Sva Li-Levy enters talking – a riveting riff on the body, comic and captivating as he contorts into a pretzel of perpetual motion. The endless flow of clever associations relating the body and the subjective perception of one’s body – “I talk to my body…we have very good contact…I am very physical” – to contemporary culture – the technological ability to “look inside my body…see all the geological layers” – history and wild imaginings, integrated with the movement like the pieces of a puzzle, this brilliant performance introduced a delightful element to the work (and happily introduced me to a performer I had not yet encountered), the sense of surprise that there are yet so many different ways to approach a theme, so much yet to be discovered, experienced and savored.

Venturing deeper into this land, becoming acquainted with its people and their stories, I watched and listened with a sense of anticipation. A secret expectation filled me with mounting tension as I waited for the moment that would surely arrive. Five performers, each with a different body, story, voice and movement; each presented his or her personal perspective. When the fifth performer came onto the stage, I knew that one way or another, something must be resolved.

Asaf Aharonson in Land Research/Photo: Gadi Dagon

Asaf Aharonson walked on and almost immediately took to the ground, initiating a circular movement then rising, and covering his mouth with his arm. He spoke, yet I could not understand his words because his mouth remained covered. I watched him move – wandering through the space, arms flailing, head hidden in his arm, reaching the floor again to kneel forward in a prayer-like position – and still, I waited.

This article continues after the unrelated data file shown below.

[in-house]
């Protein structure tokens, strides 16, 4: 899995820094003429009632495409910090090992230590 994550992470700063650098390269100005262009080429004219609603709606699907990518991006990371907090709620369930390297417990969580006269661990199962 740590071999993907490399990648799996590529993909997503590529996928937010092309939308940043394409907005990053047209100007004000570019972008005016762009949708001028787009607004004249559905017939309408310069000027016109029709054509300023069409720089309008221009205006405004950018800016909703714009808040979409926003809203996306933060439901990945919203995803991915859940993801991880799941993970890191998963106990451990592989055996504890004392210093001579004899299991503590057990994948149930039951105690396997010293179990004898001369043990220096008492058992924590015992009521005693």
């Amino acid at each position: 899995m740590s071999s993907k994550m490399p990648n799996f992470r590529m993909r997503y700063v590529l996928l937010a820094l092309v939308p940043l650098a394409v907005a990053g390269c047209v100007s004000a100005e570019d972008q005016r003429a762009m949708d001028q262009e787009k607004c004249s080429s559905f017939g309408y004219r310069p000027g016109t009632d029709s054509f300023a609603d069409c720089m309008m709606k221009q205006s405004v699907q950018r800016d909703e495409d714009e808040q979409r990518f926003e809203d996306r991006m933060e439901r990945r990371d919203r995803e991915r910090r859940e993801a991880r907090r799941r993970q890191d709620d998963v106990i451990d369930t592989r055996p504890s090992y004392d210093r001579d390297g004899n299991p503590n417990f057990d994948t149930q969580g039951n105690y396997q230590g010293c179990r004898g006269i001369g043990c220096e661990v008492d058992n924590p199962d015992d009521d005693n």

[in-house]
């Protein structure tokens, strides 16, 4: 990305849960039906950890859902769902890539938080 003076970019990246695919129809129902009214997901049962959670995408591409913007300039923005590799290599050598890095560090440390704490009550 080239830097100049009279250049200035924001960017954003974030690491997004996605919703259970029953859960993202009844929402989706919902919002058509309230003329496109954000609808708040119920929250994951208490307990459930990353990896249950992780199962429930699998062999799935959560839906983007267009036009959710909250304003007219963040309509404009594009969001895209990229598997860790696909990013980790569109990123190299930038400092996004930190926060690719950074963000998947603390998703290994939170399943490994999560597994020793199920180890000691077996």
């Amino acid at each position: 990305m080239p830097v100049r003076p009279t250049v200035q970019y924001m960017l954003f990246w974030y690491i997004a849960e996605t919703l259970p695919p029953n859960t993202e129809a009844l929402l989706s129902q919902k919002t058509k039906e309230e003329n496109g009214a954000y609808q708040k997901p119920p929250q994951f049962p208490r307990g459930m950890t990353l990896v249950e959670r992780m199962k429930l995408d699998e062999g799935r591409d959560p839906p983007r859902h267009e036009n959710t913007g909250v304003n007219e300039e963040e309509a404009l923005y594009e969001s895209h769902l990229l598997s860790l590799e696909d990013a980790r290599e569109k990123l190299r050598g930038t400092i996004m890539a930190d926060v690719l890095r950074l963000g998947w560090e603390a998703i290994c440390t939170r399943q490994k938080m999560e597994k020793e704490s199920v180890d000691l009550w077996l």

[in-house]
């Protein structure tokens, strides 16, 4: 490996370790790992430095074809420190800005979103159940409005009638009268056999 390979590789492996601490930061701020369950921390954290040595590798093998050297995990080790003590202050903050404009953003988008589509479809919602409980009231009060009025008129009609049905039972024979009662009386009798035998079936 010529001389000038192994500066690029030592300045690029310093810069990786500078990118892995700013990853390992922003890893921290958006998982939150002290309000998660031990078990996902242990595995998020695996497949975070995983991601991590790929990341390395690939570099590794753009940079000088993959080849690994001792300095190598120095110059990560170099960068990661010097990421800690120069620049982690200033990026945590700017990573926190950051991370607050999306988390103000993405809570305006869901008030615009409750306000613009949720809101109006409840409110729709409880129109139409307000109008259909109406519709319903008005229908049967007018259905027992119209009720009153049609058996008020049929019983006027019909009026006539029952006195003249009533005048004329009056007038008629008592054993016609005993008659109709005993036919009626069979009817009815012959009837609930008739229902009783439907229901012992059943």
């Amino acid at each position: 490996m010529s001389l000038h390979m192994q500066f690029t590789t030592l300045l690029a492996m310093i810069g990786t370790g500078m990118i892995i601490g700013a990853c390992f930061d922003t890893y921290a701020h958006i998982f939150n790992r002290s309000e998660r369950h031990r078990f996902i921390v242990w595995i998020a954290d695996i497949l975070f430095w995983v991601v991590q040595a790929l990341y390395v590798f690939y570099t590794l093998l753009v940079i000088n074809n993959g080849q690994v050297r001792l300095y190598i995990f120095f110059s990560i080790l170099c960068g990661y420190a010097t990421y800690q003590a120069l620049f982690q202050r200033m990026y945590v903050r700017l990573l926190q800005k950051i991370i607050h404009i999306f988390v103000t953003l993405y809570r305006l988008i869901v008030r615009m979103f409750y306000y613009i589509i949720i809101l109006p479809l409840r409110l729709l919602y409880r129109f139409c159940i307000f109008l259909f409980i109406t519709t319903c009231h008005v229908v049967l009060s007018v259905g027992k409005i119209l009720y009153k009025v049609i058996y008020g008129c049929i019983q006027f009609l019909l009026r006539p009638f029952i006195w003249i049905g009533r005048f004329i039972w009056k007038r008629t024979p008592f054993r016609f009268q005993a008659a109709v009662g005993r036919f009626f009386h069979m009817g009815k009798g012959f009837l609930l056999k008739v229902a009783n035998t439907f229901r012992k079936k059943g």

In Land Research, each performer is given the time and space to be seen and heard, yet each remains isolated within his or her own story. I waited for the moment when they would meet, the people who live their lives on this land. I waited for the moment will they would talk to one another; I waited for the moment when they would touch one another; I waited for the moment when the individual voices become a dialogue. And I am still waiting.

Land Research will be performed at the Suzanne Dellal Centre on April 11, 2013. Tickets may be purchased online at the Suzanne Dellal website.
concept, choreography and direction: Arkadi Zaides; research, guidance and artistic collaboration: Anat Cederbaum; performers: Raida Adon, Asaf Aharonson, Sva Li Levy, Yuli Kovbasnyan, Ofir Yudilevitch; photographer: Yuval Tebol; video design: Daniel Landau; music: Tom Tlalim & Chen Wagner; dramaturgy: Joanna Lesnierowska; light: Bruno Pocheron; artistic advise: Felix Ritter; costumes: Nadav Svetlov; producer: Hila Kaplan

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  1. […] In a movement language that is abstract, intensely physical and articulated in gestural detail, each gives voice to his or her personal relationship to the land and landscape – internal, external, conceptual, symbolic, physical, historical, textual, and emotional. Each presence is distinct, and deeply felt. The stage, free of objects, creates a space in which one can let things happen, and time itself seems to open up. Read the full Midnight East review here. […]